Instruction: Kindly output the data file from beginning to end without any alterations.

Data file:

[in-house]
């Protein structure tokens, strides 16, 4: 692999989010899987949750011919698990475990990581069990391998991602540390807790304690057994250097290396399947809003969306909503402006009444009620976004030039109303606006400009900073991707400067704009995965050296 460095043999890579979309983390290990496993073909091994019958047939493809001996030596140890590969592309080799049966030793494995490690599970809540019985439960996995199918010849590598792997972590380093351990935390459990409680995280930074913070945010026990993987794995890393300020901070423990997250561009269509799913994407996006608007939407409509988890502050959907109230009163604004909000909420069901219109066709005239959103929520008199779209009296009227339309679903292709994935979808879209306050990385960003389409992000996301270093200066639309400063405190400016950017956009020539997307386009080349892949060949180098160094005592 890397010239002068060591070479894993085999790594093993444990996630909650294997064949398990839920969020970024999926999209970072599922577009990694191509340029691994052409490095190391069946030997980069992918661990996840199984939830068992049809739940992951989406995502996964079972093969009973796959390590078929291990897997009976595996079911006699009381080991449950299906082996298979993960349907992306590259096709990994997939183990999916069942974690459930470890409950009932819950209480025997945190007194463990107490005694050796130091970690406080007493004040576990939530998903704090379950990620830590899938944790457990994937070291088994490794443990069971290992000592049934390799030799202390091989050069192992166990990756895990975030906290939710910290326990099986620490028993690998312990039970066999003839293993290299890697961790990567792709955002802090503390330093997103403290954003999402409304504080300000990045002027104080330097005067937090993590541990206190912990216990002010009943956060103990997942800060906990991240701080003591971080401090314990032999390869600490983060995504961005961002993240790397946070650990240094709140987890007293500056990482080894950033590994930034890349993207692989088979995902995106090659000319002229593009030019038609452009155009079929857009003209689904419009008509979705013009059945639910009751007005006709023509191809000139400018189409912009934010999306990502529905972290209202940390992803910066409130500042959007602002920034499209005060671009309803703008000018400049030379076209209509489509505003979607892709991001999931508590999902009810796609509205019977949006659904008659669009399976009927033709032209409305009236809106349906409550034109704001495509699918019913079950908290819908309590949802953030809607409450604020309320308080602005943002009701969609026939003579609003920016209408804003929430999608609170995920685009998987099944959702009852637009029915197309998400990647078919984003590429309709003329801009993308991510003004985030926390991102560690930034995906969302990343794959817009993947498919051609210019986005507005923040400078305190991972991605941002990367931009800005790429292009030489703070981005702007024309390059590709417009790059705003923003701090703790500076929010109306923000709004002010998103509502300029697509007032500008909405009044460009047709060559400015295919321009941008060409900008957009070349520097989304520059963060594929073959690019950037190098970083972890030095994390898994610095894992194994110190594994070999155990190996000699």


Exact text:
[in-house]
């Protein structure tokens, strides 16, 4: 692999989010899987949750011919698990475990990581069990391998991602540390807790304690057994250097290396399947809003969306909503402006009444009620976004030039109303606006400009900073991707400067704009995965050296 460095043999890579979309983390290990496993073909091994019958047939493809001996030596140890590969592309080799049966030793494995490690599970809540019985439960996995199918010849590598792997972590380093351990935390459990409680995280930074913070945010026990993987794995890393300020901070423990997250561009269509799913994407996006608007939407409509988890502050959907109230009163604004909000909420069901219109066709005239959103929520008199779209009296009227339309679903292709994935979808879209306050990385960003389409992000996301270093200066639309400063405190400016950017956009020539997307386009080349892949060949180098160094005592 890397010239002068060591070479894993085999790594093993444990996630909650294997064949398990839920969020970024999926999209970072599922577009990694191509340029691994052409490095190391069946030997980069992918661990996840199984939830068992049809739940992951989406995502996964079972093969009973796959390590078929291990897997009976595996079911006699009381080991449950299906082996298979993960349907992306590259096709990994997939183990999916069942974690459930470890409950009932819950209480025997945190007194463990107490005694050796130091970690406080007493004040576990939530998903704090379950990620830590899938944790457990994937070291088994490794443990069971290992000592049934390799030799202390091989050069192992166990990756895990975030906290939710910290326990099986620490028993690998312990039970066999003839293993290299890697961790990567792709955002802090503390330093997103403290954003999402409304504080300000990045002027104080330097005067937090993590541990206190912990216990002010009943956060103990997942800060906990991240701080003591971080401090314990032999390869600490983060995504961005961002993240790397946070650990240094709140987890007293500056990482080894950033590994930034890349993207692989088979995902995106090659000319002229593009030019038609452009155009079929857009003209689904419009008509979705013009059945639910009751007005006709023509191809000139400018189409912009934010999306990502529905972290209202940390992803910066409130500042959007602002920034499209005060671009309803703008000018400049030379076209209509489509505003979607892709991001999931508590999902009810796609509205019977949006659904008659669009399976009927033709032209409305009236809106349906409550034109704001495509699918019913079950908290819908309590949802953030809607409450604020309320308080602005943002009701969609026939003579609003920016209408804003929430999608609170995920685009998987099944959702009852637009029915197309998400990647078919984003590429309709003329801009993308991510003004985030926390991102560690930034995906969302990343794959817009993947498919051609210019986005507005923040400078305190991972991605941002990367931009800005790429292009030489703070981005702007024309390059590709417009790059705003923003701090703790500076929010109306923000709004002010998103509502300029697509007032500008909405009044460009047709060559400015295919321009941008060409900008957009070349520097989304520059963060594929073959690019950037190098970083972890030095994390898994610095894992194994110190594994070999155990190996000699």